I think if anything my ad's behaviour impacts more on my youngest and he has suffered so much more than my eldest.

It is not an easy route to go down and adoption is a complete lottery as you just don't know what you will end up having to deal with. It has put an enormous strain on us all. Although I love my ad and are committed to doing the very best for her, if I had known then what I know now I would not have adopted. But that is just my view.

Best wishes with whatever you decide. Xx


Edited 17/02/2021
nalabanana January 26, 2021 09:37

Hi Bay

I've just come across your post and Windfalls reply above and I have to say Windfalls experience very much mirrors our own.

My birth daughter was 5 years old when I adopted my second daughter at 6 months old.

For the first couple of years it was relatively stress free but when ad started attending preschool her behaviour became more challenging. She was in the first instance diagnosed with dyslexia at 7 (biological family trait) then at around age 9 I was receiving daily emails from her school about her disruptive behaviour. She would steal from home, swear at her sister, belittle her and insult her - so much so that bd stopped bringing her friends to the home.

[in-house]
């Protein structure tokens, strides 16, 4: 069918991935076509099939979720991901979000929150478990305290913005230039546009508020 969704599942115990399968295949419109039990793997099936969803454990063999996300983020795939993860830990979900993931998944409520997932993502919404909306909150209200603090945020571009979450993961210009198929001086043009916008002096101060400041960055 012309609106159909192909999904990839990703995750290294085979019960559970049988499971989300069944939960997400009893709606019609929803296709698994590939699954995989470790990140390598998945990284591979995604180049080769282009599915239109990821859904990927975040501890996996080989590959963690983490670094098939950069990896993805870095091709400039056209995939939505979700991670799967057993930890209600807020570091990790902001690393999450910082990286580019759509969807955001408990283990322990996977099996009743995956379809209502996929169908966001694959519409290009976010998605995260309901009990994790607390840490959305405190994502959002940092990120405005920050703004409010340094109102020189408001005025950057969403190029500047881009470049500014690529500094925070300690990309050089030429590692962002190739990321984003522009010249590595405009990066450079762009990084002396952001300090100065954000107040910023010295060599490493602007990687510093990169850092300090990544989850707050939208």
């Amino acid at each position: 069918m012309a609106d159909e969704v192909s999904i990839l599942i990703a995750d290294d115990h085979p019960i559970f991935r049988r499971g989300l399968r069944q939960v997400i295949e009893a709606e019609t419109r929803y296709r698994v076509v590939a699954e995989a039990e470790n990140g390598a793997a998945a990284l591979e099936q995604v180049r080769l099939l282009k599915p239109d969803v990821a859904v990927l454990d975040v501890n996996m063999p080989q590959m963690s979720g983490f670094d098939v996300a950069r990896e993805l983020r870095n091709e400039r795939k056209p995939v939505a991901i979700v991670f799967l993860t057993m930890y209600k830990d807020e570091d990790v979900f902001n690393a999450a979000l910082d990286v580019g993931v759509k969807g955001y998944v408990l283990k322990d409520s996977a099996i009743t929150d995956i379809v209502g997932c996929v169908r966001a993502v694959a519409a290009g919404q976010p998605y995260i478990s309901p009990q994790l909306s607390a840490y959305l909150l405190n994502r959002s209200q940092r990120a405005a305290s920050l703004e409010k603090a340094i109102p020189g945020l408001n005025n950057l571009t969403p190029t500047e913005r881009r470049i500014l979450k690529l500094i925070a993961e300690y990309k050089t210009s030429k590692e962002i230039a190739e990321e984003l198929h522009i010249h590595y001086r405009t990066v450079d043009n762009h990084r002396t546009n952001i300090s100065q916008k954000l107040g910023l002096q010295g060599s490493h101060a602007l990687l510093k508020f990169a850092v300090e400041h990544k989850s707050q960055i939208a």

Eventually at age 11 ad got her diagnosis of ADHD and ASC with a PDA profile. We have had years and I mean years of abuse (child to parent) and our home looked like a war torn bombsite (ad had violent meltdowns where she completely trashed the house. We have no photos on our walls, broken windows and doors (shes nearly 6ft tall now and in a rage ripped a door off its hinges), anything not screwed down got thrown or smashed up, police visits....the list goes on. My birth daughter was in therapy at age 13 - 18. She had a stress ulcer by age 17 and suffers from anxiety. However she is 23 years old now and like Windfalls son, is a v caring mature adult who understands Autism, Mental Health and de escalation techniques better than ANY professional I've ever met - and I've met A LOT over the course of 15 years! She has also said that she would never now herself adopt, knowing how the adopted children have impacted the families adopting them special needs or not.

I wish you well of course. Everyones journey will be different - I would just REALLY advocate maintaining a strong support group of other adoptive families. And also be prepared for the great debate of unknown DNA traits and pre natal damage inflicted on the unborn child that no one can predict. It is very much a lottery.

All the best

J x

Edited 17/02/2021
windfalls January 26, 2021 10:18

Sending you hugs Nala. Xx

Edited 17/02/2021
Bay January 26, 2021 13:48

Thank you very much for your responses. Sharing your experiences is very much appreciated and have given us a lot of very useful things to consider.